Amped did succeed in immersing me into the 'real' snowboarding world it sets out to create. The little touches, like the mild changes in weather, the sound of your board carving on the groomed trails, and that sparkle on the fresh powder are just a few of the elements that made me feel like I was really there. It's a true graphical showpiece. Sadly, the number of technical problems that plague Amped ruin the whole experience. I found that fun was a sporadic occurrence after I put a few hours into the game and got over the eye candy.
If I had to describe Amped in one word, it would be 'unpredictable' (quite often that can be considered a virtue in a video game, but I didn't appreciate it in this one). Allow me to illustrate: The collision detection was erratic—sometimes grazing an obstacle would send my boarder flying out of control, other times it wouldn't. Scoring, very important in these kinds of games, seemed inconsistent—what I thought were huge hits would often score really low, and sometimes a simple 540 grab would score unusually high. Landing my boarder was also a time for crossing my fingers—on some occasions he'd land a huge hit even though he was perpendicular to the slope, other times he'd land perfectly on the snow and crash. These are just some of the head-scratching situations I encountered. Considering that this game becomes sadistically hard later on, the unpredictability made 'mastering' the game an impossibility and the resulting frustration led me to not care about reaching number one in the world.
Another glaring problem I found with Amped was its level design. Finding a good line and getting into a comfortable groove seemed impossible thanks to the extremely cluttered environments. Big hits were hardly ever lined up correctly, meaning you'd have to carve really hard to prepare for the next one, losing your momentum in the process. And far too often those big hits would send me smashing into a chair lift cable, a tree or some other kind of unavoidable obstacle. In the huge air world of professional snowboarding, less is definitely more when it comes to big hits and obstacles on the slopes, and the more spaced apart they are the better—factors the developers ignored when building these levels. To be fair, there are some really sweet hits in the game, and the Altibahn level is a well designed jaw-dropper, but they are the exception, not the rule. Mix the bad design and flawed gameplay together, and there is no way Amped can be considered anything but mediocre.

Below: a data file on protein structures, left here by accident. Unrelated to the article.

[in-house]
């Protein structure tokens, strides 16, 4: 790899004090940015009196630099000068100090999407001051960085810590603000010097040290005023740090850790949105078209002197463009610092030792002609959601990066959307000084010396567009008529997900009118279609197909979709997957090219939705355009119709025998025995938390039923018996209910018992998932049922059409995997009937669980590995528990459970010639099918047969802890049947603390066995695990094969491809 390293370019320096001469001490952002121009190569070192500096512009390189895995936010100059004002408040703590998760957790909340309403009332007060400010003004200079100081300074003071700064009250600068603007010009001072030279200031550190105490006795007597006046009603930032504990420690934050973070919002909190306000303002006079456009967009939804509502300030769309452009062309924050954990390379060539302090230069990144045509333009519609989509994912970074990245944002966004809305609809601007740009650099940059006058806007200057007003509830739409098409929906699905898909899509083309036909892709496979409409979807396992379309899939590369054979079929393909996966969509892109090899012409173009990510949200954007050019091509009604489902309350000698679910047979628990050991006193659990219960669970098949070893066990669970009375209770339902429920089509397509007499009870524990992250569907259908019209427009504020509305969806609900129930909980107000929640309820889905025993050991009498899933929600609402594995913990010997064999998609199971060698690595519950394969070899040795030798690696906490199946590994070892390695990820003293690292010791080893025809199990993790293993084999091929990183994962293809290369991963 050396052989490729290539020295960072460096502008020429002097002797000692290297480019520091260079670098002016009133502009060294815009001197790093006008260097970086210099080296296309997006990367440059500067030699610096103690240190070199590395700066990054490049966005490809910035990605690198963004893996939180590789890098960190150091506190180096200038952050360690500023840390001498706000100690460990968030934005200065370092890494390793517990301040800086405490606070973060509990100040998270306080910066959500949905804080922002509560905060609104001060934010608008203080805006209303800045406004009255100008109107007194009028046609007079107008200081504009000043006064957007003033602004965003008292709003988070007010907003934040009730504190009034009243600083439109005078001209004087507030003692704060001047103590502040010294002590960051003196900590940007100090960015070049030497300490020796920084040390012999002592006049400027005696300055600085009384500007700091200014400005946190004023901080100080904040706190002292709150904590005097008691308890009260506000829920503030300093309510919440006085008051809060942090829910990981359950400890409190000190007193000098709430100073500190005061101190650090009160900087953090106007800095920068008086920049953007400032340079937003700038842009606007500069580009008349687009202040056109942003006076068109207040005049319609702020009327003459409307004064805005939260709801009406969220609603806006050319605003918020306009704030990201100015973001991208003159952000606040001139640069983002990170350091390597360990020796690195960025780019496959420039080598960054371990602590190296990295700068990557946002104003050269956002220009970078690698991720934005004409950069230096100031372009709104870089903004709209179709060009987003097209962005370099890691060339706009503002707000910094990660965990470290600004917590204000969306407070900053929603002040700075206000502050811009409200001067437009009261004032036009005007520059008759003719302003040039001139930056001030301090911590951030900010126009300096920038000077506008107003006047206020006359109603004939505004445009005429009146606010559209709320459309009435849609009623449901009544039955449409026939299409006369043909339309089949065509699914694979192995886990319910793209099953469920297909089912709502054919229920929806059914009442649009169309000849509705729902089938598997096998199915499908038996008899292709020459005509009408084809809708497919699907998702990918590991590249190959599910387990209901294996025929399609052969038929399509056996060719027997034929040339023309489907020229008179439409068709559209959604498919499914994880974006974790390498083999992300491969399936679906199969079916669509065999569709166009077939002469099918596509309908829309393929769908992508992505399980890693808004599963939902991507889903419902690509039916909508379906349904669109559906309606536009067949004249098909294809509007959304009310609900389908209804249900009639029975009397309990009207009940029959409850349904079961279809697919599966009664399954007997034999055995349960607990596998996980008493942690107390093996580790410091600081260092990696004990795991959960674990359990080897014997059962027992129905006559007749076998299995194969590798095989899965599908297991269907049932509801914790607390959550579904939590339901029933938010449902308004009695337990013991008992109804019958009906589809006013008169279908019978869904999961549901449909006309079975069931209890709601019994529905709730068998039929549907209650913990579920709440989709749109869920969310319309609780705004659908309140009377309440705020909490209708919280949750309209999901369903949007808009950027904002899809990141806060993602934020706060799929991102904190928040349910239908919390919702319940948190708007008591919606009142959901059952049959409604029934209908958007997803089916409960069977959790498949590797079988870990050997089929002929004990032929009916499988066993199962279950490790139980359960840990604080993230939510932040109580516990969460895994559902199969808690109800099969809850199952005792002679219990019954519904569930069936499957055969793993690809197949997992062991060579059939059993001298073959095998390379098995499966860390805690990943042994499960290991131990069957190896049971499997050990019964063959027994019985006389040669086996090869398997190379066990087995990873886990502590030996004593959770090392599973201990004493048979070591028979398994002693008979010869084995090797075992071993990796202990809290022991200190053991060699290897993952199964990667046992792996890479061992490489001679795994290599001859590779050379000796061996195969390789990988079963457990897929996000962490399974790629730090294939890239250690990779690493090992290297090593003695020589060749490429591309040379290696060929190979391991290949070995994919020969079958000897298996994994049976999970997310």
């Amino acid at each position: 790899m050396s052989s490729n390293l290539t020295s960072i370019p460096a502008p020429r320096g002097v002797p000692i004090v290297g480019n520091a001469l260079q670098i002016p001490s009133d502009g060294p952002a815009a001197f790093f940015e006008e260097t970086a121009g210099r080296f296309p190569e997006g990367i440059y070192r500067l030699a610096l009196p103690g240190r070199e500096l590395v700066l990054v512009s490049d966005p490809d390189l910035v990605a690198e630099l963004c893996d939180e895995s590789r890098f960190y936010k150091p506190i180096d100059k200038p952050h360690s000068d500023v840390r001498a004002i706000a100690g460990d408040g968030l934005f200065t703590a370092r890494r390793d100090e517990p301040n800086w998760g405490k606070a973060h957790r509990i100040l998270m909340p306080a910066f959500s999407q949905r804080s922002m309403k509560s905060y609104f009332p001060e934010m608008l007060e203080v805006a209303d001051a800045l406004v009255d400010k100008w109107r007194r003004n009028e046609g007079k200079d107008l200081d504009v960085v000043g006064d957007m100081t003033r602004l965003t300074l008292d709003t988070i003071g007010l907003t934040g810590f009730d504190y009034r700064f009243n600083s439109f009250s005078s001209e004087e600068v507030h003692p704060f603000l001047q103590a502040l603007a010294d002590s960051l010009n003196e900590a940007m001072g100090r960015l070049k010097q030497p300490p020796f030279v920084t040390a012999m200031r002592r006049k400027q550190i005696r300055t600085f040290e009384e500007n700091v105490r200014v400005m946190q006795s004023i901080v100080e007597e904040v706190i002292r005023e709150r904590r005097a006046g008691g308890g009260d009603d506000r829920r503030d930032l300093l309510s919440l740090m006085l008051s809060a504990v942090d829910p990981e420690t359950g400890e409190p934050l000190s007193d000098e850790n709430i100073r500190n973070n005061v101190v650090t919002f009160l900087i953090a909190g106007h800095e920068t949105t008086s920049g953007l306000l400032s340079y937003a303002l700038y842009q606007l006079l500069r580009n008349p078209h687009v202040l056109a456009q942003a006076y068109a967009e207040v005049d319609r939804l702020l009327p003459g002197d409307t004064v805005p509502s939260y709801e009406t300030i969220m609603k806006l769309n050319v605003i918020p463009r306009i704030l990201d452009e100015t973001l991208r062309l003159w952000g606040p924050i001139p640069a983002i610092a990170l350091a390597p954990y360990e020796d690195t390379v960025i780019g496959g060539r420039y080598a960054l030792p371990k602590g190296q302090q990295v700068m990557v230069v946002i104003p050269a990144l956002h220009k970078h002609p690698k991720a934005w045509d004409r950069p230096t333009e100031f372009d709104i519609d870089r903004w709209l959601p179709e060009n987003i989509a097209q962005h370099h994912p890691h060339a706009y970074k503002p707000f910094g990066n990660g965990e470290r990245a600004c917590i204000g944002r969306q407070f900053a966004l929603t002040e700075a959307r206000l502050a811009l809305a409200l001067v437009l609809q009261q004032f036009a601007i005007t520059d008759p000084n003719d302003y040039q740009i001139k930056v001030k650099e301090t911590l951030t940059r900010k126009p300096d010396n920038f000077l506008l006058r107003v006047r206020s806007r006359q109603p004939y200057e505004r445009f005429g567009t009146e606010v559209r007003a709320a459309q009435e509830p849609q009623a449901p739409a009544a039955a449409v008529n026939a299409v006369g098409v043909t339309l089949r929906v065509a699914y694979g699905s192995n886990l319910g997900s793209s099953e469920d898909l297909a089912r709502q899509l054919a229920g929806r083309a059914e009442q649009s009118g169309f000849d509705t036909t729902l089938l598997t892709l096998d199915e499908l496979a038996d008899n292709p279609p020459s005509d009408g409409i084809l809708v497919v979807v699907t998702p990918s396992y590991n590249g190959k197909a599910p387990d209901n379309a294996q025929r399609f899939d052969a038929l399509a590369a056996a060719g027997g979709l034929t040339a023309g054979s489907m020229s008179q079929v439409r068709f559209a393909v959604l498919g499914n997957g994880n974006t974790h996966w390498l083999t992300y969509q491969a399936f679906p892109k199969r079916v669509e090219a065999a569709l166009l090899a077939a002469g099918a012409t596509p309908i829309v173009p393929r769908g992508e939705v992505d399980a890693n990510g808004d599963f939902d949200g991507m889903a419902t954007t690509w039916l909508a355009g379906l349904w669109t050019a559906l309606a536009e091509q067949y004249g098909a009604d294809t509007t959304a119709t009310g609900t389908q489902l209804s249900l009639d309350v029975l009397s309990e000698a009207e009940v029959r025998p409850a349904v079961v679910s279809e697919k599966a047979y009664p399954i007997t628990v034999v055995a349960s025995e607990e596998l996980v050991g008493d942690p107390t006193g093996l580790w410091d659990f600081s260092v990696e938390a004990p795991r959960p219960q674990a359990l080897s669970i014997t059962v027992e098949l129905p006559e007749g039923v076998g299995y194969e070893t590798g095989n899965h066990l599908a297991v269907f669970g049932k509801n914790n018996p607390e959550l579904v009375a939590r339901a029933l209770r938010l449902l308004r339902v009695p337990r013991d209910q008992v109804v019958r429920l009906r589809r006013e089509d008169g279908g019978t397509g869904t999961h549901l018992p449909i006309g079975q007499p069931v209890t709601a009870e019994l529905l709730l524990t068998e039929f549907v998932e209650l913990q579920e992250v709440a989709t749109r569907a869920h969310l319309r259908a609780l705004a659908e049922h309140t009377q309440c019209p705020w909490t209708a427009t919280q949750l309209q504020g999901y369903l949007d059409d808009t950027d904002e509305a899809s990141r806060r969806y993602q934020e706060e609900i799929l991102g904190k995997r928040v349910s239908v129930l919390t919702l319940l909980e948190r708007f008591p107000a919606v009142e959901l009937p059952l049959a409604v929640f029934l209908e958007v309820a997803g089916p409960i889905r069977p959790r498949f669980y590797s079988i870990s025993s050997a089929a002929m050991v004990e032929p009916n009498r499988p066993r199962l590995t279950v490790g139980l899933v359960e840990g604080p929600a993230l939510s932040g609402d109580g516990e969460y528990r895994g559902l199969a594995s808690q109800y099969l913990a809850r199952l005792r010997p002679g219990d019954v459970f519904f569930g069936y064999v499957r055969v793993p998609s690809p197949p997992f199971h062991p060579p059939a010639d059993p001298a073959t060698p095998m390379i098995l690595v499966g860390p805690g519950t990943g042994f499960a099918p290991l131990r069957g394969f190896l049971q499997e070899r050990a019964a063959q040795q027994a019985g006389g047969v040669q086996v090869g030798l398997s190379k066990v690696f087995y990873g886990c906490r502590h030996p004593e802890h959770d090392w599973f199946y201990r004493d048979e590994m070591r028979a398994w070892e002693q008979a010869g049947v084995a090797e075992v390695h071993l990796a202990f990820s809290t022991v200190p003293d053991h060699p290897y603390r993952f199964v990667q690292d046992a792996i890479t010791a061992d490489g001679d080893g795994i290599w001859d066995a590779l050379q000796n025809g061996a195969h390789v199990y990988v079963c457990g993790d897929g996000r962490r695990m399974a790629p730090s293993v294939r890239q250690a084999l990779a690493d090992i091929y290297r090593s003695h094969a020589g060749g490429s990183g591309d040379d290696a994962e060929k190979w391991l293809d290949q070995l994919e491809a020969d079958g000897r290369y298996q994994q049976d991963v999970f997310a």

Had Amped ironed out its gameplay glitches, or made the game a little more approachable to the casual gamer or newcomer to the genre, it would've been a great snowboarding title. Amped ultimately ends up shooting itself in the foot by being too hard for its own good, forcing the player to struggle against the gameplay, all the while making it impossible to predict so as not to allow gamers to adjust their playing style accordingly. It was an ambitious attempt, at least, but maybe the sequel can improve upon the formula.
According to the ESRB, this game contains: Mild Lyrics
Parents have nothing to be concerned about, save perhaps some mild lyrics in the songs.
Fans of SSX or 1080 Snowboarding will likely enjoy Amped's different approach to the genre. Xbox owners have only this and SSX Tricky from which to choose, and to a large degree it boils down to taste. Snowboarders not snowboarding will find Amped to be one of the closest games to the real thing. Incidentally, players of the Tony Hawk's Pro Skater series have occasionally complained about Amped's trick system, which is in some respects similar, but different enough to cause a bit of frustration to novices.
Deaf and Hard of Hearing Gamers have only the diverse soundtrack to miss.